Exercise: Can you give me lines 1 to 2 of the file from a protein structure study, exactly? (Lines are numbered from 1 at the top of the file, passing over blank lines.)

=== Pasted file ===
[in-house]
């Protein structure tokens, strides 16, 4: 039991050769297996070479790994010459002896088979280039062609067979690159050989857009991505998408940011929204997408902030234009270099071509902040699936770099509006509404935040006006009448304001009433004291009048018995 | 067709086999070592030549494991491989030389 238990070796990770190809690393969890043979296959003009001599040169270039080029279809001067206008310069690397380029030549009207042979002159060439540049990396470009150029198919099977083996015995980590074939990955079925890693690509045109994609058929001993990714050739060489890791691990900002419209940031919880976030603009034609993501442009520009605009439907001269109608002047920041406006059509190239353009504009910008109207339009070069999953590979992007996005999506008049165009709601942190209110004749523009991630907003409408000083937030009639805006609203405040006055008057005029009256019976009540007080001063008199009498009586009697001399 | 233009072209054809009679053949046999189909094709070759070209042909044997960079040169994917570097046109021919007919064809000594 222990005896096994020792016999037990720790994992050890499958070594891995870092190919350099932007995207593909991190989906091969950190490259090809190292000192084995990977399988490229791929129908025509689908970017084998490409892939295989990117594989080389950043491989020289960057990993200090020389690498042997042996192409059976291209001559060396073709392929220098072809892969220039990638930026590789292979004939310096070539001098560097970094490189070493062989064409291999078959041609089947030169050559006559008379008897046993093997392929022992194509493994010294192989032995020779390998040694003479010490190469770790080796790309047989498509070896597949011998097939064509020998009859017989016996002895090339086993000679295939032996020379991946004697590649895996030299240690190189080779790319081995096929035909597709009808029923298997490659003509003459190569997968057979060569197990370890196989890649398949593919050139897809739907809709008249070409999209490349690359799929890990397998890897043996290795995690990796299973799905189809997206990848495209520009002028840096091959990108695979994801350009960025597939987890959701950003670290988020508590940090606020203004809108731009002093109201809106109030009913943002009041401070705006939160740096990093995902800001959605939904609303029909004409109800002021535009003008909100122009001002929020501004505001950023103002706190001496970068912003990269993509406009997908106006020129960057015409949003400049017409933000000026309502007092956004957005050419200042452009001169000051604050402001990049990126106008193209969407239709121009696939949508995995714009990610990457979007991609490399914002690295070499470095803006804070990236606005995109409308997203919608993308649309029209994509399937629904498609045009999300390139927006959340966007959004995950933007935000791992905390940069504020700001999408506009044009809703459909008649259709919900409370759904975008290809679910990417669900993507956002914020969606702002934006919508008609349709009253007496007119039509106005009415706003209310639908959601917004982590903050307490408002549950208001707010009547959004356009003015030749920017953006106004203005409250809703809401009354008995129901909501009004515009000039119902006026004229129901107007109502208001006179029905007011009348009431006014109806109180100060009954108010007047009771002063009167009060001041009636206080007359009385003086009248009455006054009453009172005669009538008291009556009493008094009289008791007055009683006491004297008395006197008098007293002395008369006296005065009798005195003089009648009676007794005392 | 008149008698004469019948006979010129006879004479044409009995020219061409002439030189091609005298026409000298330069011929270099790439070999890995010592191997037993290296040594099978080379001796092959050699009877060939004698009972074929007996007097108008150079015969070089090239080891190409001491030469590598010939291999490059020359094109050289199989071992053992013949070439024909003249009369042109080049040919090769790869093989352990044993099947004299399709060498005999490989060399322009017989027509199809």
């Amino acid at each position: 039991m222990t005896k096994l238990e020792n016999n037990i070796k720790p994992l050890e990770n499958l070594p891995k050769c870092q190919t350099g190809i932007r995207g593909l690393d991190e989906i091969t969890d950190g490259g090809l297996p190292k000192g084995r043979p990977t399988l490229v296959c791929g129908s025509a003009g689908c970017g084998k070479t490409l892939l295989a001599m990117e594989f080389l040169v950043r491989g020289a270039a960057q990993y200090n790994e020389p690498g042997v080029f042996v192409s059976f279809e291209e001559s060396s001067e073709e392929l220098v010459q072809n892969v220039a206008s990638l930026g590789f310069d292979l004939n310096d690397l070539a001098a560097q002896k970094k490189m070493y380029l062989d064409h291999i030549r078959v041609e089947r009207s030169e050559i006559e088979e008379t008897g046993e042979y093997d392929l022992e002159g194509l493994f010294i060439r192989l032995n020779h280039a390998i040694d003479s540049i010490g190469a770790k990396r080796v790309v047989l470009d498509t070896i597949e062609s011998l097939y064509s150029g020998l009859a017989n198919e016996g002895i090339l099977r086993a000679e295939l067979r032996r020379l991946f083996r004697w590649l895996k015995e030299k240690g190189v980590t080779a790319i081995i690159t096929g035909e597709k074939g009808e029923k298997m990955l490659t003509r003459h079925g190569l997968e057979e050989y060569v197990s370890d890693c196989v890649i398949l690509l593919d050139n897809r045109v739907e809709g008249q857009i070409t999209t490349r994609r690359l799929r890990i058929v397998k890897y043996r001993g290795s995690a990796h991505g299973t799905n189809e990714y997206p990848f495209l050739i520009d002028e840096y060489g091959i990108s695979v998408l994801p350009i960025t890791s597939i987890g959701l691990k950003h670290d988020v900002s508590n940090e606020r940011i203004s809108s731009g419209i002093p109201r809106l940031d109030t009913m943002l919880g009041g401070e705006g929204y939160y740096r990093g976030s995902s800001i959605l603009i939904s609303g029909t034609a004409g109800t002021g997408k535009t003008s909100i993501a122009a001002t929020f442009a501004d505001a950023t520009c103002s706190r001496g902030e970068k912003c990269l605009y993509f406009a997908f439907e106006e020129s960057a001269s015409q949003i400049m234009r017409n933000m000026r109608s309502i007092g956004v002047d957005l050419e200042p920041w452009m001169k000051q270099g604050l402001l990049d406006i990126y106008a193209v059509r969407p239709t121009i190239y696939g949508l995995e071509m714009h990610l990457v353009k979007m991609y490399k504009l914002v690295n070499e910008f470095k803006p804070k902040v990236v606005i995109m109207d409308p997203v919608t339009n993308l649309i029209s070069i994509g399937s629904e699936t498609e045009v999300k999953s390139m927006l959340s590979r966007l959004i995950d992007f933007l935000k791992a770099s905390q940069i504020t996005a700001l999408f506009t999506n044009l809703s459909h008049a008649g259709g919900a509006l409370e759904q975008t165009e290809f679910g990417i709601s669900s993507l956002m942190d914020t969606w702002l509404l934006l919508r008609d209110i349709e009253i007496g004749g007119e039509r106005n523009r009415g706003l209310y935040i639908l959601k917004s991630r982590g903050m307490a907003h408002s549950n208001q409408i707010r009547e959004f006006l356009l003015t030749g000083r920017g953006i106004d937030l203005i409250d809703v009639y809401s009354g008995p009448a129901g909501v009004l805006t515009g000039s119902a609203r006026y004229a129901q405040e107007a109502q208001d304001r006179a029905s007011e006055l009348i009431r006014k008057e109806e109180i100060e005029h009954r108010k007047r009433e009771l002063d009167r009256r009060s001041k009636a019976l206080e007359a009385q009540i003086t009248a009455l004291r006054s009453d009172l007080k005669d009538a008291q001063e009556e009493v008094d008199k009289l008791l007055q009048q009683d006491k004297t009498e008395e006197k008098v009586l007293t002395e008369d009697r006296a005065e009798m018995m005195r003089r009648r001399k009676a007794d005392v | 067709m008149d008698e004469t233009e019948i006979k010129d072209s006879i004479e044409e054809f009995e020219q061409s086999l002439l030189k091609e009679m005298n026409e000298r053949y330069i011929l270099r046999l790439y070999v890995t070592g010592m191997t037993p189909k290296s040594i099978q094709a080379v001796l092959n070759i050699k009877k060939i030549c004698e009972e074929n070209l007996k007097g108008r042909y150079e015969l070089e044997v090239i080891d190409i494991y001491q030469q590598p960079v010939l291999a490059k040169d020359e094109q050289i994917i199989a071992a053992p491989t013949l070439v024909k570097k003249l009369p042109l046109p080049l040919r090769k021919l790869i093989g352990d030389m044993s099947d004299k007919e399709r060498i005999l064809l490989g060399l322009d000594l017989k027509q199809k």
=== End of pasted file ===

[in-house]
């Protein structure tokens, strides 16, 4: 039991050769297996070479790994010459002896088979280039062609067979690159050989857009991505998408940011929204997408902030234009270099071509902040699936770099509006509404935040006006009448304001009433004291009048018995 | 067709086999070592030549494991491989030389 238990070796990770190809690393969890043979296959003009001599040169270039080029279809001067206008310069690397380029030549009207042979002159060439540049990396470009150029198919099977083996015995980590074939990955079925890693690509045109994609058929001993990714050739060489890791691990900002419209940031919880976030603009034609993501442009520009605009439907001269109608002047920041406006059509190239353009504009910008109207339009070069999953590979992007996005999506008049165009709601942190209110004749523009991630907003409408000083937030009639805006609203405040006055008057005029009256019976009540007080001063008199009498009586009697001399 | 233009072209054809009679053949046999189909094709070759070209042909044997960079040169994917570097046109021919007919064809000594 222990005896096994020792016999037990720790994992050890499958070594891995870092190919350099932007995207593909991190989906091969950190490259090809190292000192084995990977399988490229791929129908025509689908970017084998490409892939295989990117594989080389950043491989020289960057990993200090020389690498042997042996192409059976291209001559060396073709392929220098072809892969220039990638930026590789292979004939310096070539001098560097970094490189070493062989064409291999078959041609089947030169050559006559008379008897046993093997392929022992194509493994010294192989032995020779390998040694003479010490190469770790080796790309047989498509070896597949011998097939064509020998009859017989016996002895090339086993000679295939032996020379991946004697590649895996030299240690190189080779790319081995096929035909597709009808029923298997490659003509003459190569997968057979060569197990370890196989890649398949593919050139897809739907809709008249070409999209490349690359799929890990397998890897043996290795995690990796299973799905189809997206990848495209520009002028840096091959990108695979994801350009960025597939987890959701950003670290988020508590940090606020203004809108731009002093109201809106109030009913943002009041401070705006939160740096990093995902800001959605939904609303029909004409109800002021535009003008909100122009001002929020501004505001950023103002706190001496970068912003990269993509406009997908106006020129960057015409949003400049017409933000000026309502007092956004957005050419200042452009001169000051604050402001990049990126106008193209969407239709121009696939949508995995714009990610990457979007991609490399914002690295070499470095803006804070990236606005995109409308997203919608993308649309029209994509399937629904498609045009999300390139927006959340966007959004995950933007935000791992905390940069504020700001999408506009044009809703459909008649259709919900409370759904975008290809679910990417669900993507956002914020969606702002934006919508008609349709009253007496007119039509106005009415706003209310639908959601917004982590903050307490408002549950208001707010009547959004356009003015030749920017953006106004203005409250809703809401009354008995129901909501009004515009000039119902006026004229129901107007109502208001006179029905007011009348009431006014109806109180100060009954108010007047009771002063009167009060001041009636206080007359009385003086009248009455006054009453009172005669009538008291009556009493008094009289008791007055009683006491004297008395006197008098007293002395008369006296005065009798005195003089009648009676007794005392 | 008149008698004469019948006979010129006879004479044409009995020219061409002439030189091609005298026409000298330069011929270099790439070999890995010592191997037993290296040594099978080379001796092959050699009877060939004698009972074929007996007097108008150079015969070089090239080891190409001491030469590598010939291999490059020359094109050289199989071992053992013949070439024909003249009369042109080049040919090769790869093989352990044993099947004299399709060498005999490989060399322009017989027509199809």